Perspectives toward minimizing the adverse events of endoscopic sleeve gastroplasty

Post written by Vivek Kumbhari, MD, PhD, from the Division of Gastroenterology and Hepatology, Johns Hopkins University School of Medicine, Baltimore, Maryland, USA.


This review focuses on the technical aspects required to perform an endoscopic sleeve gastroplasty (ESG). Though there is a growing body of literature on the clinical outcomes of ESG, there is little to describe the technical nuances learned over the 7 years since the procedure was first published. As the procedure is disseminating world-wide, it is ever more imperative that it be performed in an efficient, effective, and safe manner.

ESG appears to have been safely introduced into clinical practice, and thus it is imperative that bariatric endoscopists comprehend the technical nuances for completing a successful procedure and be armed with tips to avoid pitfalls. The ideal ESG is one in which the procedure duration is approximately 60 mins, it is performed as outpatient, the sleeve-like confirmation is durable, there are minimal intra- and postprocedural adverse events, and the patient loses at least 10% total body weight. The endoscopist has control over some but not all of these variables, with the durability of the sleeve-like confirmation and clinical outcomes being at least in part patient dependent.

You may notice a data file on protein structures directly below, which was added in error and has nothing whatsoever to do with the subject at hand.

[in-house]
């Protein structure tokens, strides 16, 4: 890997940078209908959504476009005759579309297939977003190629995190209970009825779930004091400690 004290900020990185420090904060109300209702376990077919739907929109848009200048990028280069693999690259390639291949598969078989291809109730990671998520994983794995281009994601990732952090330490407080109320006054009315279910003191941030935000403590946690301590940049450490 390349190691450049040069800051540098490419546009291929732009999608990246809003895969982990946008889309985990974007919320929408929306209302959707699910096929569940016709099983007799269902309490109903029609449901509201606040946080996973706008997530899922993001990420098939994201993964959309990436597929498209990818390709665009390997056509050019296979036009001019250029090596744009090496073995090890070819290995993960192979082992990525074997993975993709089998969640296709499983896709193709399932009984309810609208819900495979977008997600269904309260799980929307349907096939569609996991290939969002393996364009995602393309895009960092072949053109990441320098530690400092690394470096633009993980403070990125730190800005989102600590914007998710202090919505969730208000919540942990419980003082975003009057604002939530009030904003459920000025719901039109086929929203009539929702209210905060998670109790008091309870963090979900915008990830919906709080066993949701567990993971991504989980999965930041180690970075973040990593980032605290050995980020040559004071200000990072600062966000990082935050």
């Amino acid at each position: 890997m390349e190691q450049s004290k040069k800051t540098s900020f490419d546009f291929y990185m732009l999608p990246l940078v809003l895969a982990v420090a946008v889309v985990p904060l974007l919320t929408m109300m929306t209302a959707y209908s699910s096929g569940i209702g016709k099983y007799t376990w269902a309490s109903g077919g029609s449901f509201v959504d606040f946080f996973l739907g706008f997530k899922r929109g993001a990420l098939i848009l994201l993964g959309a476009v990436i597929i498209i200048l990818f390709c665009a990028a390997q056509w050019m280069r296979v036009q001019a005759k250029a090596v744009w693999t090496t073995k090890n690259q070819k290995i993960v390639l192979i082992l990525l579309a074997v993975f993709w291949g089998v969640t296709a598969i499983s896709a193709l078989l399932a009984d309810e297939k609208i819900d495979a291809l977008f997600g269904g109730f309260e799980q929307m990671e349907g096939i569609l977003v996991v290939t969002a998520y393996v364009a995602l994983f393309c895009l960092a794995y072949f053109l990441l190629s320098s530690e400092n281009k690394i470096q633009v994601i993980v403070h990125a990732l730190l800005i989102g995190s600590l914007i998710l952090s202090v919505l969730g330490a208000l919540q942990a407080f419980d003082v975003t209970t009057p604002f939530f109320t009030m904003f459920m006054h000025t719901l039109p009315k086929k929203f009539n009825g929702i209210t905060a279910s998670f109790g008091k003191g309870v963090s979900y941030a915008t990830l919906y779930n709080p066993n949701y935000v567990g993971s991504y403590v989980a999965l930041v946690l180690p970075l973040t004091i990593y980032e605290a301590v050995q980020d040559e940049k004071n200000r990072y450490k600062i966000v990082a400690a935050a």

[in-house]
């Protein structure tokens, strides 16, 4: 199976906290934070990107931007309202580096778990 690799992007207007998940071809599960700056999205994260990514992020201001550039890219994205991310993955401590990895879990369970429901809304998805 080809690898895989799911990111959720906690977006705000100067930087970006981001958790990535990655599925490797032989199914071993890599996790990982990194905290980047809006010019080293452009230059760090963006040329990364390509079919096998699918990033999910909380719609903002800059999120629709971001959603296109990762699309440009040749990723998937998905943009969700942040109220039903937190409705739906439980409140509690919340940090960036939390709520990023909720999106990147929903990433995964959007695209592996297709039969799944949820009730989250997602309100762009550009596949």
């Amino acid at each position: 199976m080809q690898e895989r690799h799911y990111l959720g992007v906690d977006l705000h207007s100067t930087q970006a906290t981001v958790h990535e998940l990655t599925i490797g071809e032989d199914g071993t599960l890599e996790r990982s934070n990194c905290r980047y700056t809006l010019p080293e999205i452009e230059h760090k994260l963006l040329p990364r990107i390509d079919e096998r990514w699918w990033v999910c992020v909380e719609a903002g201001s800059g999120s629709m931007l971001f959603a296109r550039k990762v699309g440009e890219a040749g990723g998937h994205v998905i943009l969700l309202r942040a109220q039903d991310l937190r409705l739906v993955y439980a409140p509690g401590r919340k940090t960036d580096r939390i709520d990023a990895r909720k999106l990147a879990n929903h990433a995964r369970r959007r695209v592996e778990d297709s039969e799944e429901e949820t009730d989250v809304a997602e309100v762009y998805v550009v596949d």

In the manuscript, we present an overview of the procedure, strategies to optimize technical success, an overview of common and uncommon adverse events (AEs), and practical solutions for prevention and management. Post-ESG rate of severe AEs is approximately 2.2%, suggesting that ESG can be safely adopted as a minimally invasive procedure for successful and sustained weight loss. The learning curve for proficiency is steep (a small number of procedures required to reach proficiency). Based on our experience, we provide a strategy that will allow for the procedure to be performed proficiently and safely.

ESG, if performed successfully in the appropriate patient population, has the potential to be included in the treatment algorithm for obesity. For this to occur, it may be beneficial for the procedure to be performed in a homogenous manner using the techniques that have been demonstrated to be effective and safe. Further research is required to successfully ascertain the optimal suture pattern, number of sutures, and size of the stomach to induce optimal outcomes.


Figure 2. Different stitch patterns performed around the world. A, Z stitch pattern. B, W stitch pattern. C, U stitch pattern.

Read the full article online.

The information presented in Endoscopedia reflects the opinions of the authors and does not represent the position of the American Society for Gastrointestinal Endoscopy (ASGE). ASGE expressly disclaims any warranties or guarantees, expressed or implied, and is not liable for damages of any kind in connection with the material, information, or procedures set forth.

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